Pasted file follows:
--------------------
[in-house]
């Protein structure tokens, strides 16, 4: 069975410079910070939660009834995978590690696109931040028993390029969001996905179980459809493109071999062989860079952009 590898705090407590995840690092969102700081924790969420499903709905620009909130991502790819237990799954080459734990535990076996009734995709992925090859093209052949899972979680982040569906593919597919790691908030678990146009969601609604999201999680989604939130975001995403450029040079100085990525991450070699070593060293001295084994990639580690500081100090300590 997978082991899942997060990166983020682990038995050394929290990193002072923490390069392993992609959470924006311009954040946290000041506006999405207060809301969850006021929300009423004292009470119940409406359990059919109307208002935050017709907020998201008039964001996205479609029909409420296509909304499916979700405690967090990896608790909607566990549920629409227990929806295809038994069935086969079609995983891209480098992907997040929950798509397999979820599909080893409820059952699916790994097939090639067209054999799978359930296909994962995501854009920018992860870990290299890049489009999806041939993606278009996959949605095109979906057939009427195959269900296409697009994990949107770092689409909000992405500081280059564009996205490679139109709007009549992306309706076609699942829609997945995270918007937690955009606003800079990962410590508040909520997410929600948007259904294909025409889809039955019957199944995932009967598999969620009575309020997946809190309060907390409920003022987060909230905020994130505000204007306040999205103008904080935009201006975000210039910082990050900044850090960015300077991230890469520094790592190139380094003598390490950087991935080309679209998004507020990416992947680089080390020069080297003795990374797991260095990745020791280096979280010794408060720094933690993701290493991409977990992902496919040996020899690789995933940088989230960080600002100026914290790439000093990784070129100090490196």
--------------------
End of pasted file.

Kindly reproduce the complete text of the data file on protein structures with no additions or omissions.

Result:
[in-house]
């Protein structure tokens, strides 16, 4: 069975410079910070939660009834995978590690696109931040028993390029969001996905179980459809493109071999062989860079952009 590898705090407590995840690092969102700081924790969420499903709905620009909130991502790819237990799954080459734990535990076996009734995709992925090859093209052949899972979680982040569906593919597919790691908030678990146009969601609604999201999680989604939130975001995403450029040079100085990525991450070699070593060293001295084994990639580690500081100090300590 997978082991899942997060990166983020682990038995050394929290990193002072923490390069392993992609959470924006311009954040946290000041506006999405207060809301969850006021929300009423004292009470119940409406359990059919109307208002935050017709907020998201008039964001996205479609029909409420296509909304499916979700405690967090990896608790909607566990549920629409227990929806295809038994069935086969079609995983891209480098992907997040929950798509397999979820599909080893409820059952699916790994097939090639067209054999799978359930296909994962995501854009920018992860870990290299890049489009999806041939993606278009996959949605095109979906057939009427195959269900296409697009994990949107770092689409909000992405500081280059564009996205490679139109709007009549992306309706076609699942829609997945995270918007937690955009606003800079990962410590508040909520997410929600948007259904294909025409889809039955019957199944995932009967598999969620009575309020997946809190309060907390409920003022987060909230905020994130505000204007306040999205103008904080935009201006975000210039910082990050900044850090960015300077991230890469520094790592190139380094003598390490950087991935080309679209998004507020990416992947680089080390020069080297003795990374797991260095990745020791280096979280010794408060720094933690993701290493991409977990992902496919040996020899690789995933940088989230960080600002100026914290790439000093990784070129100090490196």